Alberta $24-billion budget deficit largest in Canada in percentage terms in more than three decades


The $24.2-billion budget deficit is equivalent to roughly 8.1 per cent of the province’s GDP, making it the largest budget shortfall in the province dating back to the 1980s, according to BMO Capital Markets research.

By contrast, Saskatchewan also released a fiscal update Thursday showing a $2.1 billion deficit for the fiscal year, which amounts to 2.9 per cent of that province’s GDP.

Many economists had predicted Alberta’s economy would face one of the most severe challenges in the country following the pandemic but experts now say the deficit numbers in Alberta, Canada’s largest oil producing province, dwarf larger provinces when adjusted for population.

If Ontario, with 3.5 times Alberta’s population, had posted a similar deficit in its fiscal update, Canada’s most populous province would be forecasting a budget deficit of $88 billion, said Jack Mintz., University of Calgary School of Public Policy president’s fellow.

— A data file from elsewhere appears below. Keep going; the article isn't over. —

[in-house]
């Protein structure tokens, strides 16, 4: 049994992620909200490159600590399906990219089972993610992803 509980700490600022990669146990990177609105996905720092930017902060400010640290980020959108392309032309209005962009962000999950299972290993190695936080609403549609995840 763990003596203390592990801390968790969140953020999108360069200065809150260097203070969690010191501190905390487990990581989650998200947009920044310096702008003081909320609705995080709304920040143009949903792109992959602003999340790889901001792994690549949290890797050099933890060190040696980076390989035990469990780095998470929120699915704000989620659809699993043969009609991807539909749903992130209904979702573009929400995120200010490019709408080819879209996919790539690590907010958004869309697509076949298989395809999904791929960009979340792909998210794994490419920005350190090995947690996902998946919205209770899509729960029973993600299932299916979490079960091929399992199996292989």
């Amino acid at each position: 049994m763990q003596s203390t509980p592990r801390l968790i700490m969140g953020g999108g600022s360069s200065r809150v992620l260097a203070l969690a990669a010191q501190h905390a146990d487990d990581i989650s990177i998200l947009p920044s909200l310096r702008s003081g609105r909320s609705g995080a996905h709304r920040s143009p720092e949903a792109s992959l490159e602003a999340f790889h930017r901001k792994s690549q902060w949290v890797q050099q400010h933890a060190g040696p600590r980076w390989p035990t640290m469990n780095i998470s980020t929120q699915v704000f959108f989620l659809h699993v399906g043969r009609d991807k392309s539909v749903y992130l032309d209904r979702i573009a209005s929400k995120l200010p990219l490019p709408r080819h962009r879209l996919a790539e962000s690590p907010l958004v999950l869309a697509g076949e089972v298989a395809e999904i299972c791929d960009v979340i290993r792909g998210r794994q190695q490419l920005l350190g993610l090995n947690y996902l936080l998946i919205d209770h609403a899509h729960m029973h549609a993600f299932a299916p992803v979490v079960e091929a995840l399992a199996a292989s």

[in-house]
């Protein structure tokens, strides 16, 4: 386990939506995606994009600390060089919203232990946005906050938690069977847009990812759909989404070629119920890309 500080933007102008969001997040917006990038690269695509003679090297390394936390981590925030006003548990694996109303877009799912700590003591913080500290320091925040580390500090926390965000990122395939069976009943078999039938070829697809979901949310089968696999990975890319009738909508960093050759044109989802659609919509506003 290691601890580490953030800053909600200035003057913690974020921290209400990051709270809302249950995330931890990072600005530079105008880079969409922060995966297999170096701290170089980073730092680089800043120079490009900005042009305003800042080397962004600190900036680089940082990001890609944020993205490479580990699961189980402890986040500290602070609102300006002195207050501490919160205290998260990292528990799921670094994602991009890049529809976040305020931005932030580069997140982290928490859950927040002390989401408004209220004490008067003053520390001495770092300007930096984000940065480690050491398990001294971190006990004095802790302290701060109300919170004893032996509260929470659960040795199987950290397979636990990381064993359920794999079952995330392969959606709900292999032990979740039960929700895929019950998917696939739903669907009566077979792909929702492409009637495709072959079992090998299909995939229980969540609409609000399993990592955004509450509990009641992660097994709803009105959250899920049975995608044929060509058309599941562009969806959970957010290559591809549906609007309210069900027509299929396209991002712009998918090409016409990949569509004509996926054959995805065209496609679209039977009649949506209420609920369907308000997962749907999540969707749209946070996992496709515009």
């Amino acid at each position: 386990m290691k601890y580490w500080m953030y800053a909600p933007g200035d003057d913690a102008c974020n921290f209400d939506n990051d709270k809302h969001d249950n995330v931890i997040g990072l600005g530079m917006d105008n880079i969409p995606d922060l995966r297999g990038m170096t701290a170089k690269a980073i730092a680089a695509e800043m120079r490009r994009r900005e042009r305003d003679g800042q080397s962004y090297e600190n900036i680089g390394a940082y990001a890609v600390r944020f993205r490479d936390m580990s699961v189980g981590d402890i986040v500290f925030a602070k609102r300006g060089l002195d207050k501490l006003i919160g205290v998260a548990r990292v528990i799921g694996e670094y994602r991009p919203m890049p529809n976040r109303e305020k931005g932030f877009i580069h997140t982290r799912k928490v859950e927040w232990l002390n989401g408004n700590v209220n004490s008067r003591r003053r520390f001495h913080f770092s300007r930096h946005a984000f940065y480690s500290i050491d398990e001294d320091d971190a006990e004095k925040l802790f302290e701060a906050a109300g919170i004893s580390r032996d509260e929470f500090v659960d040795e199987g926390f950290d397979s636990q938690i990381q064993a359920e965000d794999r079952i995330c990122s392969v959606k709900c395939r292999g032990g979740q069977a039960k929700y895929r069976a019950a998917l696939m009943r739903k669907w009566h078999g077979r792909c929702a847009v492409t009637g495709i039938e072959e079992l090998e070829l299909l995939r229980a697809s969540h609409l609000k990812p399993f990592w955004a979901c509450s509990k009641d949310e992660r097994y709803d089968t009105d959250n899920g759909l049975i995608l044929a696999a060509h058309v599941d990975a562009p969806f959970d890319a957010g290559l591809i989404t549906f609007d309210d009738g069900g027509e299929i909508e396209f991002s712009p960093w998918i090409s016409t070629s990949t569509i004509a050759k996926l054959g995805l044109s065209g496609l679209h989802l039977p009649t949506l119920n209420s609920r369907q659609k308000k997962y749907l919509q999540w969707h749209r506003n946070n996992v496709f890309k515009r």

But Ontario announced on Aug. 12 that its budget deficit for the year is projected to jump to $38.5 billion, or about 4.5 per cent of its GDP.

As a result of multiple years of budget deficits and an expectation of further deficits to come, Mintz said Alberta’s overall debt and net debt figures are rising at a concerning rate.

“If you look at net debt, Alberta is now 20 per cent of GDP, which is still significantly lower than Quebec and Ontario and the Atlantic provinces but it may start now getting higher than Saskatchewan,” Mintz said.

“That net debt number is going to keep rising for a number of years,” he said, adding that as net debt rises the bond yields Alberta’s government will need to pay to finance its spending will rise, too.

The fiscal update tabled in Alberta’s legislature Thursday shows Alberta’s net debt is now expected to jump by 40 per cent, or $26.7 billion, to reach $66.9 billion by March 31, 2021.

The province’s total taxpayer supported debt is growing to $99.6 billion at the same time.

“Nearly all of government’s revenue streams have been negatively impacted by the COVID-19 pandemic and the global oil price crash, with total revenue forecast to be $38.4 billion, $11.5 billion lower than estimated,” Alberta Finance Minister Travis Toews said in the province’s Legislature on Thursday.



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